No need for sympathy
Even English actresses of a certain age have a difficult time finding good roles, so it's understandable that Judi Dench, Maggie Smith, and Joan Plowright might jump at the chance to star in Tea With Mussolini, Franco Zeffirelli's new film about a group of English expatriates living in Florence during the 1930s who willfully ignore the ominous war clouds gathering over Europe. Based on the Italian director's own childhood, the picture is a bit precious, even frivolous--especially after such visceral experiences as Saving Private Ryan--but it is clearly intended as a sweetly nostalgic memory piece in which the true horrors of the period are assiduously avoided.
Written by Zeffirelli and British playwright-novelist John Mortimer (TV's Rumpole of the Bailey), Tea With Mussolini is actually a coming-of-age story about a young, illegitimate Italian boy named Luca Innocenti, whose mother has died and who is not officially acknowledged by his father. The boy (played as a 7-year-old by newcomer Charlie Lucas and at 17 by Baird Wallace, also making his feature debut) is adopted by a clan of strong-willed, eccentric English women known around Florence as the "Scorpioni" for their sharp tongues and abrasive manner.
The group includes the sensible and determined Mary Wallace (Plowright), who works part time as a secretary to Luca's father and who enlists the other women in her scheme to save the boy from an orphanage; the imperious Lady Hester Random (Smith); and Arabella Delancey (Dench), a passionate advocate of all things artistic. Although they have chosen to leave England and live in Florence, the women remain obstinately British, refusing to learn Italian, insisting upon tea every afternoon, and demanding a certain formal civility from everyone they encounter. Apolitical in the extreme, they also ignore the tensions rising in Europe.
The group also includes two Americans: Elsa Morganthal (Cher), a wealthy adventuress who was a friend of Luca's mother; and Georgie Rockwell (Lily Tomlin), an openly lesbian archaeologist. An inveterate snob, Lady Hester looks down on Americans, sniffing disdainfully, "It's amazing. They can even vulgarize ice cream."
The widow of a British envoy, Lady Hester has deluded herself into thinking she has a special relationship with Mussolini. (The pivotal scene involving Hester taking tea with the dictator was inspired by a true incident in which Violet Trefusis, the colorful English intellectual who lived for many years in a villa outside Florence, actually did meet the dictator.) The episode serves as a metaphor for the rampant illusion among the expatriates that the war would not touch them.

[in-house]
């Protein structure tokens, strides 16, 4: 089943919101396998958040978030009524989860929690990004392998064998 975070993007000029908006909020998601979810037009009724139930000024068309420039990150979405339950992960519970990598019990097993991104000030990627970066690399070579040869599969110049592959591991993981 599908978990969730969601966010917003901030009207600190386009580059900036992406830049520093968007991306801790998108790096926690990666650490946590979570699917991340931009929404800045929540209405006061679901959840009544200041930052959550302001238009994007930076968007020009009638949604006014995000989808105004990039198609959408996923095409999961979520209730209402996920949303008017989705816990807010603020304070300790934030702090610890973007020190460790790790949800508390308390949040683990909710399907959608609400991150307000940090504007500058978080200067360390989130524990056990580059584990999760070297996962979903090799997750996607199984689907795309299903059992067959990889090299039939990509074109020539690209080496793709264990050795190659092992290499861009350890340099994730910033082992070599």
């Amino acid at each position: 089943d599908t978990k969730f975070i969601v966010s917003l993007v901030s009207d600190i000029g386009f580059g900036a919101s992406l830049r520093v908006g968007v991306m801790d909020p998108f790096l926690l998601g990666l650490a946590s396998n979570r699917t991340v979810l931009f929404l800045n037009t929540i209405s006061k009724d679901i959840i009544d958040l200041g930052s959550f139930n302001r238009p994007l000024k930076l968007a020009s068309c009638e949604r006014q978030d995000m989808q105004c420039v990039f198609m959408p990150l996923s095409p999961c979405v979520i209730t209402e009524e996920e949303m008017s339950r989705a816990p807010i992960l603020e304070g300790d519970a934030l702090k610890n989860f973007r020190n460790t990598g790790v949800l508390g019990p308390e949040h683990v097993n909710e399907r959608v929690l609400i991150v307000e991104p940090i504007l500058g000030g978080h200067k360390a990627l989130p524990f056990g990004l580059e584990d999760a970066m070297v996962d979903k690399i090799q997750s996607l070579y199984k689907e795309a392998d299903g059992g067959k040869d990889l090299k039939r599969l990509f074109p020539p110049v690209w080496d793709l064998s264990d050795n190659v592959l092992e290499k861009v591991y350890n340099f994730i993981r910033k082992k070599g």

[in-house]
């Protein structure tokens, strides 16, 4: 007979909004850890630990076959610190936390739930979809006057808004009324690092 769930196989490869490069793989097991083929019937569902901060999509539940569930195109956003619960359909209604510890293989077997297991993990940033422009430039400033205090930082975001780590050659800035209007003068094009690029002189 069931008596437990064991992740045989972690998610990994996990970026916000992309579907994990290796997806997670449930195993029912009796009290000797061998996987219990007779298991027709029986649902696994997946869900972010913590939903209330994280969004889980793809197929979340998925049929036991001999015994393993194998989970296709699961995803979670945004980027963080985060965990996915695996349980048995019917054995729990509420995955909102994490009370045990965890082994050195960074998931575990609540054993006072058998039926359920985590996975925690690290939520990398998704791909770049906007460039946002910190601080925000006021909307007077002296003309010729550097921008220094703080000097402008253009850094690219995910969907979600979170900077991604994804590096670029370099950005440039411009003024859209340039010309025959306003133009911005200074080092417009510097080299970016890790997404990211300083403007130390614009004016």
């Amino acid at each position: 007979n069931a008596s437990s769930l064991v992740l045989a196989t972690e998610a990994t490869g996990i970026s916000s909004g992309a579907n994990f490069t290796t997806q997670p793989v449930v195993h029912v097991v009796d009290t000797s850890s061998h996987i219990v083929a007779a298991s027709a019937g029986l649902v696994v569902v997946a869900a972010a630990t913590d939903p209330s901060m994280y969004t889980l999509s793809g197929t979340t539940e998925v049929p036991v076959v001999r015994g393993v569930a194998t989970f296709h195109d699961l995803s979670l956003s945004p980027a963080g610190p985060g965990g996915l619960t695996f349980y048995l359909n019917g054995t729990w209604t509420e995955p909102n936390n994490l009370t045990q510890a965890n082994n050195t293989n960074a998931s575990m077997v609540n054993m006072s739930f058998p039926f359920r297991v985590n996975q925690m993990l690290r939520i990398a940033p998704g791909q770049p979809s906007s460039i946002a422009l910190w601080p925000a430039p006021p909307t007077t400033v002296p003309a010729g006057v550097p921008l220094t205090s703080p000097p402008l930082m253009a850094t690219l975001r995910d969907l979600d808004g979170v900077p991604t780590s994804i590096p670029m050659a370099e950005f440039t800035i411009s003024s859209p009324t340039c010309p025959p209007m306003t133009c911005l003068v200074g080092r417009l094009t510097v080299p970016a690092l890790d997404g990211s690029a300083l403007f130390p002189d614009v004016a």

But the narcissism behind their refusal to see what clearly was going on in the world makes the film irritating in a way that Zeffirelli clearly did not intend. The war presented here is a sanitized version; nothing truly terrible happens to anyone. Even Elsa, who is Jewish, is blithely unaware of what is going on in Germany and the danger she faces. This lack of attentiveness makes the women look silly and petty, while the few war-related sequences, such as scenes of Lucas and Lady Hester's nephew in the Italian Underground, don't seem the least bit authentic.
The film might have worked better if it had unfolded more through Luca's eyes. Zeffirelli apparently intended this to be the case--he is the Luca character and actually lived much of the story--but he hasn't pulled it off. Tea With Mussolini doesn't come close to John Boorman's captivating Hope and Glory, which managed to address the terrible destructiveness and misery of the war as well as the magical adventure it offered its young protagonist.
Tea With Mussolini.
Directed by Franco Zeffirelli. Written by John Mortimer and Zeffirelli. Starring Judi Dench, Maggie Smith, Joan Plowright, Cher, and Lily Tomlin. Opens Friday.
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